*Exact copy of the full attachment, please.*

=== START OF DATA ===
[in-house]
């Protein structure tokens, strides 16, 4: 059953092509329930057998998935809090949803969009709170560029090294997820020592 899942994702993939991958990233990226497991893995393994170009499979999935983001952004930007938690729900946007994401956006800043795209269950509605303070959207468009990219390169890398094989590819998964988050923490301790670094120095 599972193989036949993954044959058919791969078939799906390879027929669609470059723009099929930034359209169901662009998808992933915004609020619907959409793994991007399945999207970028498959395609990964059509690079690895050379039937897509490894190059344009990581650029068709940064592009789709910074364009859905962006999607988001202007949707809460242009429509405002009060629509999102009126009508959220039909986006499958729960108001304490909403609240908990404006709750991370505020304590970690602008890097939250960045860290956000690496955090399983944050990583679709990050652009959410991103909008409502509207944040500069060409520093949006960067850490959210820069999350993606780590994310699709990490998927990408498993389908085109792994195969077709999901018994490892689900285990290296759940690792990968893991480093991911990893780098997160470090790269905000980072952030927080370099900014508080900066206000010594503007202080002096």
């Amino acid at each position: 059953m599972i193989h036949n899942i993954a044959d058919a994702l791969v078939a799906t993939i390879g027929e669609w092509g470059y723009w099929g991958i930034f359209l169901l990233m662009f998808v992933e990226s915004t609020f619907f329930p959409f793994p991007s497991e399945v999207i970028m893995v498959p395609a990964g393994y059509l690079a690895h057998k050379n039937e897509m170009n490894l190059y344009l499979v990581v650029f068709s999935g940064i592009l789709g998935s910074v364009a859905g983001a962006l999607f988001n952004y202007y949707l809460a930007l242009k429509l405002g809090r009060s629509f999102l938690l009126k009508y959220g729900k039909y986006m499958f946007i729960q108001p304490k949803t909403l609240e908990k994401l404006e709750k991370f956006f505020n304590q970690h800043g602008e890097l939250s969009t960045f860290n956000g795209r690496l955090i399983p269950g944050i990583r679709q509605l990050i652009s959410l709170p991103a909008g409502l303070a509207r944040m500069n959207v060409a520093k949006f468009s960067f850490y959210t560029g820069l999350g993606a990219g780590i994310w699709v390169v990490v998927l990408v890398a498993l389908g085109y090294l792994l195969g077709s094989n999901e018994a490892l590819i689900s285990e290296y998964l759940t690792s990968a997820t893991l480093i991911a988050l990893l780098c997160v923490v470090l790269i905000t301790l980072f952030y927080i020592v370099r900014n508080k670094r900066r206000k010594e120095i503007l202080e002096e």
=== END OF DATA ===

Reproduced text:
[in-house]
């Protein structure tokens, strides 16, 4: 059953092509329930057998998935809090949803969009709170560029090294997820020592 899942994702993939991958990233990226497991893995393994170009499979999935983001952004930007938690729900946007994401956006800043795209269950509605303070959207468009990219390169890398094989590819998964988050923490301790670094120095 599972193989036949993954044959058919791969078939799906390879027929669609470059723009099929930034359209169901662009998808992933915004609020619907959409793994991007399945999207970028498959395609990964059509690079690895050379039937897509490894190059344009990581650029068709940064592009789709910074364009859905962006999607988001202007949707809460242009429509405002009060629509999102009126009508959220039909986006499958729960108001304490909403609240908990404006709750991370505020304590970690602008890097939250960045860290956000690496955090399983944050990583679709990050652009959410991103909008409502509207944040500069060409520093949006960067850490959210820069999350993606780590994310699709990490998927990408498993389908085109792994195969077709999901018994490892689900285990290296759940690792990968893991480093991911990893780098997160470090790269905000980072952030927080370099900014508080900066206000010594503007202080002096």
């Amino acid at each position: 059953m599972i193989h036949n899942i993954a044959d058919a994702l791969v078939a799906t993939i390879g027929e669609w092509g470059y723009w099929g991958i930034f359209l169901l990233m662009f998808v992933e990226s915004t609020f619907f329930p959409f793994p991007s497991e399945v999207i970028m893995v498959p395609a990964g393994y059509l690079a690895h057998k050379n039937e897509m170009n490894l190059y344009l499979v990581v650029f068709s999935g940064i592009l789709g998935s910074v364009a859905g983001a962006l999607f988001n952004y202007y949707l809460a930007l242009k429509l405002g809090r009060s629509f999102l938690l009126k009508y959220g729900k039909y986006m499958f946007i729960q108001p304490k949803t909403l609240e908990k994401l404006e709750k991370f956006f505020n304590q970690h800043g602008e890097l939250s969009t960045f860290n956000g795209r690496l955090i399983p269950g944050i990583r679709q509605l990050i652009s959410l709170p991103a909008g409502l303070a509207r944040m500069n959207v060409a520093k949006f468009s960067f850490y959210t560029g820069l999350g993606a990219g780590i994310w699709v390169v990490v998927l990408v890398a498993l389908g085109y090294l792994l195969g077709s094989n999901e018994a490892l590819i689900s285990e290296y998964l759940t690792s990968a997820t893991l480093i991911a988050l990893l780098c997160v923490v470090l790269i905000t301790l980072f952030y927080i020592v370099r900014n508080k670094r900066r206000k010594e120095i503007l202080e002096e």